• Visit the Business Insider homepage for more stories.

It took nearly 11 years for bitcoin to reach $20,000 per coin for the first time in 2017. Just 22 days later, the world’s most popular cryptocurrency has surged another $20,000, and its momentum is so far holding strong.

Bitcoin’s rapid climb back in 2017 was swiftly followed by sell-offs that erased the bulk of its quickly earned gains. But no such trend has emerged this time around, and experts say a combination of factors fueled the token’s surge through 2020 and will continue to boost bitcoin in the new year.

Detailed below are three reasons behind bitcoin’s price spike, and a discussion of why it’s unlikely to suffer a crash similar to that seen two years ago.

(1) Fear of missing out

While passionate retail investors powered bitcoin’s 2017 rally, public companies sparked the token’s latest climb. MicroStrategy started a chain reaction when it bought $425 million worth of bitcoin in August and September, Jimmy Nguyen, president of the Bitcoin Association, told Insider. The move opened the door for other public companies to view bitcoin as a viable reserve asset.

Square followed in October with its own $50 million purchase. Still, it wasn’t until PayPal adopted bitcoin that prices began to rocket higher. The company announced on October 21 that it would allow its hundreds of millions of users to buy, sell, and hold bitcoin. The token leaped to its highest level since July 2019 as investors saw the adoption as a key step forward for bitcoin’s widespread use.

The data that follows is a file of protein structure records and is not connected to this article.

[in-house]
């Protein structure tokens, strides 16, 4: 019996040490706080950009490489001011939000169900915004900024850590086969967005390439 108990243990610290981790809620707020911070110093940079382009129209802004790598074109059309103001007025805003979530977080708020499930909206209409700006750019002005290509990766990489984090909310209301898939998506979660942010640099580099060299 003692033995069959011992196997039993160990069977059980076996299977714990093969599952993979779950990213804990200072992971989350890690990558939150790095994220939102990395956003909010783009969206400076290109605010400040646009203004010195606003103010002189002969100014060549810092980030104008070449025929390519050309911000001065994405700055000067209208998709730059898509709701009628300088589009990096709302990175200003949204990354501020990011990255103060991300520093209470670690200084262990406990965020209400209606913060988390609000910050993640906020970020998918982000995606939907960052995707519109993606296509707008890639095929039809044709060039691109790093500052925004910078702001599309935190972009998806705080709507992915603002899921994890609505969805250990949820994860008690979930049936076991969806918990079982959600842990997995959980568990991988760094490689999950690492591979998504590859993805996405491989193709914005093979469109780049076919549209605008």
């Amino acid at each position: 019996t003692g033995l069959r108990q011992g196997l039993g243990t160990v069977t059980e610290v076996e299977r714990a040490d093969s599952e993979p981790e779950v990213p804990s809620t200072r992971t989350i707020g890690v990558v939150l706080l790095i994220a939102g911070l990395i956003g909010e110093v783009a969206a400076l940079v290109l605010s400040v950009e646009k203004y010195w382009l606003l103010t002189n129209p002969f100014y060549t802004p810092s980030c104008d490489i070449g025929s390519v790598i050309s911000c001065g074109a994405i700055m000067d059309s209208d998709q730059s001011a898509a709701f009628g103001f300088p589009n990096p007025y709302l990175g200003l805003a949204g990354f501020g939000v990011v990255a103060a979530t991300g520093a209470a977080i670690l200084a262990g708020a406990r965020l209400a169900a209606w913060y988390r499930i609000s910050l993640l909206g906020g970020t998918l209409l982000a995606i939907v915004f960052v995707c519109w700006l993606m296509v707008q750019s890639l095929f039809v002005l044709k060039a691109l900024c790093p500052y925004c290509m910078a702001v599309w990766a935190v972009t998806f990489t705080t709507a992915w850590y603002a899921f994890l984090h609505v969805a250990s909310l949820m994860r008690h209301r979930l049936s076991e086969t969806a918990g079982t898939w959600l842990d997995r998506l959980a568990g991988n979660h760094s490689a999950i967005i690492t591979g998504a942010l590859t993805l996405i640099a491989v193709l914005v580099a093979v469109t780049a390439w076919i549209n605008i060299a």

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“People are seeing a move to it as a reserve asset, knowing there’s a limited supply of Bitcoin, and saying, ‘okay, I want my piece of it before it goes too high in price,” Nguyen said.

The subsequent rise in bitcoin prices then pulled institutional investors into the fray. Fund managers who previously balked at the token and its violent price swings feared they were missing out on strong returns and began shifting some cash into the cryptocurrency.

Institutional investors have since pushed billions of dollars into the cryptocurrency market. Their involvement has played the biggest part in the token’s meteoric rise through the end of 2020, according to Douglas Borthwick, chief marketing officer at digital-asset trading platform INX.

“If you don’t have something in your portfolio that’s performing well, then you’re not going to perform well. People are going to leave your fund,” Borthwick told Insider. “You’ve got larger and larger position sizes chasing a smaller and smaller number of bitcoin in circulation.”

(2) Demand for inflation hedges

Bitcoin may first seem completely disconnected from the coronavirus pandemic, but the health crisis’ fallout has played a critical role in supporting token prices. Governments around the world passed several trillion dollars worth of fiscal stimulus to pad against the pandemic’s economic damage.